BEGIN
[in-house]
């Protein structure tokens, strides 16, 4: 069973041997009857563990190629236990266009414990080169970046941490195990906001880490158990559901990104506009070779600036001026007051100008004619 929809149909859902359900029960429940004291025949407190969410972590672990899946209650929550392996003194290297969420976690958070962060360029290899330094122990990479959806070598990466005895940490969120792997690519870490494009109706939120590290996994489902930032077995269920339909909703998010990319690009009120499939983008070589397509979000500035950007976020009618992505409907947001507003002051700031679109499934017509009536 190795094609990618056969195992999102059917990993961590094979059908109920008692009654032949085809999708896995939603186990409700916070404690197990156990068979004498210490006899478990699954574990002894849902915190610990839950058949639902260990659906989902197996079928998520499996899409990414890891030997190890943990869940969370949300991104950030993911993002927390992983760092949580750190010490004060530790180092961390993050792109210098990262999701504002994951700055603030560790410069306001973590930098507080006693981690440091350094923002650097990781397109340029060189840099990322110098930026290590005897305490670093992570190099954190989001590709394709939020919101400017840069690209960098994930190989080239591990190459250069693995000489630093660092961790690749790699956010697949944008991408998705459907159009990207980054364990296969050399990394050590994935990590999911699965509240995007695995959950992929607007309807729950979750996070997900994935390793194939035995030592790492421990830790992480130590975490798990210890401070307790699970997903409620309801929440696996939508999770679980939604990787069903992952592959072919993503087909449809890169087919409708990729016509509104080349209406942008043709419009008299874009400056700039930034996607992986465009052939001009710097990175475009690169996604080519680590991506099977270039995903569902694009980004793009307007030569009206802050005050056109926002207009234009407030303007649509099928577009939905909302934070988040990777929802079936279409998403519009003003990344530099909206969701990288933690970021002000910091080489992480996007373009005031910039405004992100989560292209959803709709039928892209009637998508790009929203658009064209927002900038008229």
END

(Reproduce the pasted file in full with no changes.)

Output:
[in-house]
């Protein structure tokens, strides 16, 4: 069973041997009857563990190629236990266009414990080169970046941490195990906001880490158990559901990104506009070779600036001026007051100008004619 929809149909859902359900029960429940004291025949407190969410972590672990899946209650929550392996003194290297969420976690958070962060360029290899330094122990990479959806070598990466005895940490969120792997690519870490494009109706939120590290996994489902930032077995269920339909909703998010990319690009009120499939983008070589397509979000500035950007976020009618992505409907947001507003002051700031679109499934017509009536 190795094609990618056969195992999102059917990993961590094979059908109920008692009654032949085809999708896995939603186990409700916070404690197990156990068979004498210490006899478990699954574990002894849902915190610990839950058949639902260990659906989902197996079928998520499996899409990414890891030997190890943990869940969370949300991104950030993911993002927390992983760092949580750190010490004060530790180092961390993050792109210098990262999701504002994951700055603030560790410069306001973590930098507080006693981690440091350094923002650097990781397109340029060189840099990322110098930026290590005897305490670093992570190099954190989001590709394709939020919101400017840069690209960098994930190989080239591990190459250069693995000489630093660092961790690749790699956010697949944008991408998705459907159009990207980054364990296969050399990394050590994935990590999911699965509240995007695995959950992929607007309807729950979750996070997900994935390793194939035995030592790492421990830790992480130590975490798990210890401070307790699970997903409620309801929440696996939508999770679980939604990787069903992952592959072919993503087909449809890169087919409708990729016509509104080349209406942008043709419009008299874009400056700039930034996607992986465009052939001009710097990175475009690169996604080519680590991506099977270039995903569902694009980004793009307007030569009206802050005050056109926002207009234009407030303007649509099928577009939905909302934070988040990777929802079936279409998403519009003003990344530099909206969701990288933690970021002000910091080489992480996007373009005031910039405004992100989560292209959803709709039928892209009637998508790009929203658009064209927002900038008229």